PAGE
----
CTSI Annual Retreat Marks Five Years of Progress, and a Vision for Five More

CTSI Retreat 2011
CTSI Retreat 2011
August 11, 2011

Continuing the momentum created by news from the National Institutes of Health that it has received a second, five-year grant award, UCSF's Clinical and Translational Science Institute (CTSI) focused its 2011 annual retreat not only on celebrating successes, but assessing progress and laying out a vision for the future.

"One of things we've tried to do at CTSI is think big," said Bernard Lo, MD, director of CTSI's Regulatory Knowledge and Support program. That sentiment was echoed by S. Claiborne "Clay" Johnston, MD, PhD, director of CTSI, who kicked off the event by comparing CTSI's expansion of resources and services to the development of the American railroad during the late 19th century.

Clay's presentation focused on some key CTSI achievements including: work to reduce Institutional Review Board (IRB) approval times from 139 days in 2009 to 71 days in 2010; the increase in the number of investigators receiving CTSI services and the growth in the number of publications crediting the CTSI grant award; and the increase in recharge funds, approaching $6 million in 2010, generated through CTSI programs.

Among the highlights of the retreat was an American Idol-style "competition" that showcased presentations from CTSI programs, with each presenting examples of key achievements and measurable progress during the past five years. Playing the role of "judges" were Talmadge King, MD, chair of the Department of Medicine at UCSF; Sam Hawgood, MBBS, dean of the UCSF School Medicine; and David Vlahov, RN, PhD, Dean of the UCSF School of Nursing.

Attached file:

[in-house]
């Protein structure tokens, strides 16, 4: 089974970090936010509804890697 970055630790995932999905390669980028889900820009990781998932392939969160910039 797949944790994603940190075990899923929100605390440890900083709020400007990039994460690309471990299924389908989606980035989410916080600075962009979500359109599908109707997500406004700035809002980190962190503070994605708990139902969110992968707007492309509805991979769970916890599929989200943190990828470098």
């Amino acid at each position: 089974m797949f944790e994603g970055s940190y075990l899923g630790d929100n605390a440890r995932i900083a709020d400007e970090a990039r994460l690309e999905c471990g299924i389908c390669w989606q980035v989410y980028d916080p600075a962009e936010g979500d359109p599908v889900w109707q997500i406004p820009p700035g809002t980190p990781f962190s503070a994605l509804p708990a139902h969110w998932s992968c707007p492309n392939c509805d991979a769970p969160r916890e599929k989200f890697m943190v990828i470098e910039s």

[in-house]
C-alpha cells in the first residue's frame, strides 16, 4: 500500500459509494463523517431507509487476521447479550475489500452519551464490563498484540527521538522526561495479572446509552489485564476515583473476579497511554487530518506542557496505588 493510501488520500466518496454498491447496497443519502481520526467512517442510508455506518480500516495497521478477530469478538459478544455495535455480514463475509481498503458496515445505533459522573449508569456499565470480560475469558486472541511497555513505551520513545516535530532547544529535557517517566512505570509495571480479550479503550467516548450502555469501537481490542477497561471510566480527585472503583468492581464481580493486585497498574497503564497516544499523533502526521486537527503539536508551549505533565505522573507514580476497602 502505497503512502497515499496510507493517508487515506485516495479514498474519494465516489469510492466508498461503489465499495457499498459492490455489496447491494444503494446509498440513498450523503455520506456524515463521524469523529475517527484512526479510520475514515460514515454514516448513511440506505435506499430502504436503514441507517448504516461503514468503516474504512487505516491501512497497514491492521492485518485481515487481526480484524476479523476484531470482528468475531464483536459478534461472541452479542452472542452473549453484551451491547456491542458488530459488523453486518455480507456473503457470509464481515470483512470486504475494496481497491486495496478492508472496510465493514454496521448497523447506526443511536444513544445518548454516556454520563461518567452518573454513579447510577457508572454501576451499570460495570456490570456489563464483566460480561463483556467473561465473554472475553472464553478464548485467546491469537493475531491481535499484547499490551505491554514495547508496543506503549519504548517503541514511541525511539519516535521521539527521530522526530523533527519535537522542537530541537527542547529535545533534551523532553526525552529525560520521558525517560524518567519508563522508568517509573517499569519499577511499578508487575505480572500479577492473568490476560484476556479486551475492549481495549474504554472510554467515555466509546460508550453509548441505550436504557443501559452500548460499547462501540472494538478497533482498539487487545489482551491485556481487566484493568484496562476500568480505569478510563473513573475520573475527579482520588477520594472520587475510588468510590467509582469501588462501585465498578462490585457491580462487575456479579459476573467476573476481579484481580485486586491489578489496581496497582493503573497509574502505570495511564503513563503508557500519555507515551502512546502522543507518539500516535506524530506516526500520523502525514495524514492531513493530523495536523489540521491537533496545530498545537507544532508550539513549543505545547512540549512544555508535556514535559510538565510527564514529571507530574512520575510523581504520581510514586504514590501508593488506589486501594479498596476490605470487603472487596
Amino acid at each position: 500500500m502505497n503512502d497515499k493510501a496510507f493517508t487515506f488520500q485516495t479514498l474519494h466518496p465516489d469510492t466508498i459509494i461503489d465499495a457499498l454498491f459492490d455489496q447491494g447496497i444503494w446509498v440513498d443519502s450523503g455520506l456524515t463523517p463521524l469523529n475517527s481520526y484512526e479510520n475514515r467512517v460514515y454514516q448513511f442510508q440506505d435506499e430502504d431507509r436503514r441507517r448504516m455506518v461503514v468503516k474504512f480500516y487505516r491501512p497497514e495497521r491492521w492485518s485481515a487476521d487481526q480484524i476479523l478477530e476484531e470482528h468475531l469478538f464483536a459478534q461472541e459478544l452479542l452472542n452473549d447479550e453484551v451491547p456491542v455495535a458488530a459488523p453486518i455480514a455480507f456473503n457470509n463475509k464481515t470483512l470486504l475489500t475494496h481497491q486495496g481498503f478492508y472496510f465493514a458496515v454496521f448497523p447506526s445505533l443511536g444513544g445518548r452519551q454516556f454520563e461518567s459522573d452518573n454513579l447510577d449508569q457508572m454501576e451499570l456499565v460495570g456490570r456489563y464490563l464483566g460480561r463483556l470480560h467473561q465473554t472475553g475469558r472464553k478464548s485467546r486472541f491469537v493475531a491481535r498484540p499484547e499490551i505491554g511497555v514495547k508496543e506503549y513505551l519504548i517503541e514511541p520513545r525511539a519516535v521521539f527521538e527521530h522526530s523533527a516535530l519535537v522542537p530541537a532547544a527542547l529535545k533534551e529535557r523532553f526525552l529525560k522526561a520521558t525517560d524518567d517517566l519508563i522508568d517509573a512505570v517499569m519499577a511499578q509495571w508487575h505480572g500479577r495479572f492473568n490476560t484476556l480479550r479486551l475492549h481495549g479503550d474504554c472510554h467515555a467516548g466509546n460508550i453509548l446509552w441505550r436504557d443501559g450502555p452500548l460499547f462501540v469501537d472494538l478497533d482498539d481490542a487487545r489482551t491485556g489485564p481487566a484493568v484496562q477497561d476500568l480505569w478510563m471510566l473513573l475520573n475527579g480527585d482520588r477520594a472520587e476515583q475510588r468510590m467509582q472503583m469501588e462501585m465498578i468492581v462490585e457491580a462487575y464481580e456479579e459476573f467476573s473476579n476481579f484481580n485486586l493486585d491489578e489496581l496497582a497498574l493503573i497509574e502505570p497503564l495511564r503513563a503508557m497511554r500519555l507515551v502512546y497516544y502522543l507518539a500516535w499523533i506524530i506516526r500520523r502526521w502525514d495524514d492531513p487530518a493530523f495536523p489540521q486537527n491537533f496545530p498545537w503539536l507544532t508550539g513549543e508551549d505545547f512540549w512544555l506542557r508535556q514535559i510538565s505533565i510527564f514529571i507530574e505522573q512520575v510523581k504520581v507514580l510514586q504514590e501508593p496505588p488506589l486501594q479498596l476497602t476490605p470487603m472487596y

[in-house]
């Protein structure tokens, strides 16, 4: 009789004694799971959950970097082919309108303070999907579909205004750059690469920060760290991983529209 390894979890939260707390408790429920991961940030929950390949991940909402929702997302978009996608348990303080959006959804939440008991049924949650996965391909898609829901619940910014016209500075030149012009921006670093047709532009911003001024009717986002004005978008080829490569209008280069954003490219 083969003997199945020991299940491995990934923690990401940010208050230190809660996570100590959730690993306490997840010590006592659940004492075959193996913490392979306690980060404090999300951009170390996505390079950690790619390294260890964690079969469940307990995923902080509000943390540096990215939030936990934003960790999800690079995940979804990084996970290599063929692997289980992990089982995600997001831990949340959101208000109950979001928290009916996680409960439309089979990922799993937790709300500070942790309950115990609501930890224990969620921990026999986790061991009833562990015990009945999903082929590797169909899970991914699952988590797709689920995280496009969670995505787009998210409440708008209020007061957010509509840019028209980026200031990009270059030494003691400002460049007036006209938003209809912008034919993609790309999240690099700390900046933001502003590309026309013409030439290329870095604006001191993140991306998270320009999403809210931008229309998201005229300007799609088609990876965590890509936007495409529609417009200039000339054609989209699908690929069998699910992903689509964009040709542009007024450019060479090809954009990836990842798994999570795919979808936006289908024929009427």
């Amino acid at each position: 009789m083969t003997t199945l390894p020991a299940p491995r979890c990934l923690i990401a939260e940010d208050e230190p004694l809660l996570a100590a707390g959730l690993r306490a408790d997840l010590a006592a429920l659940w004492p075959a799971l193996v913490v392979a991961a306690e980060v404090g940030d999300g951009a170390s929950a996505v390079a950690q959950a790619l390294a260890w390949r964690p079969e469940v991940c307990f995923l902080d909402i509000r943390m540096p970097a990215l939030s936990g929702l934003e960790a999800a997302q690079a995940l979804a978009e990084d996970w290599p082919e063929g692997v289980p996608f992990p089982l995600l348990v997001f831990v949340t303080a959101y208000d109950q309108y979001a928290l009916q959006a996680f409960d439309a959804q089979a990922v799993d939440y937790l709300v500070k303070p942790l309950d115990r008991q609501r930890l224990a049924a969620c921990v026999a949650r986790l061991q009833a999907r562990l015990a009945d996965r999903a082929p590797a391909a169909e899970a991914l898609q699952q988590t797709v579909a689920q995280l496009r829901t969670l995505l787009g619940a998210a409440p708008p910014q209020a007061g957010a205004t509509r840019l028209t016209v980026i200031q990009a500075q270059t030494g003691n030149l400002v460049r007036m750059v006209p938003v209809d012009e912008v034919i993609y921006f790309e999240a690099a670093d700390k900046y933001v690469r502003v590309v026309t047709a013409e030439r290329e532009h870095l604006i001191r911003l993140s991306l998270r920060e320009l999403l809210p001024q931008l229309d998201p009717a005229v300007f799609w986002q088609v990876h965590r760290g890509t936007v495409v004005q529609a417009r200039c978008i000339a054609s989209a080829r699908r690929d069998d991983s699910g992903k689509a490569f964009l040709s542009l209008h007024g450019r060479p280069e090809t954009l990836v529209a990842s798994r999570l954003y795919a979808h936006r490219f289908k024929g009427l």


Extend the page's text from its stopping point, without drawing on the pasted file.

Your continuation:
Bluestone

A cross-section of the UCSF community was in attendance, including Jeff Bluestone, PhD, UCSF's Executive Vice Chancellor and Provost; Renee Navarro, MD, UCSF's Vice Chancellor of Diversity and Outreach; Regis Kelly, PhD, director of QB3; and many others who participated in a lively question and answer session after each presentation.

"Not only was the 'CTSI Idol' interaction enjoyable, but it increased CTSI's transparency and allowed us to get critical feedback from the UCSF community and our partners," said Maninder "Mini" Kahlon, PhD, CTSI Deputy Director and CIO.

To learn more, view photos of the event, quick facts about CTSI, or presentations from CTSI programs via the links below.

Consultation Services: Expert advice for your research from UCSF faculty and senior staff

Clinical Research Services: Amuse bouche: The palate for change

Career Development: CTSI initiatives to foster career development

Strategic Opportunities Support: Funding research, contributing to new policies, standards of care, and technology

Regulatory Knowledge & Support: What's next?

Planning, Evaluation & Tracking: Using metrics to improve performance

Global Health: Providing more solutions in more countries for more researchers

Early Translational Research: Programs, plans & partners

Clinical and Translational Science Training: CTSI Training: Deborah Grady and a cast of thousands

Virtual Home: UCSF Profiles: Connecting more people to more expertise more quickly

Community Engagement and Health Policy: Improving the health of San Francisco

CTSI at UCSF is a member of the national, NIH-funded CTSA network focusing on accelerating research to improve health and offering 50+ resources and services to support investigators at UCSF and its affiliates.

Photos by Cindy Chew

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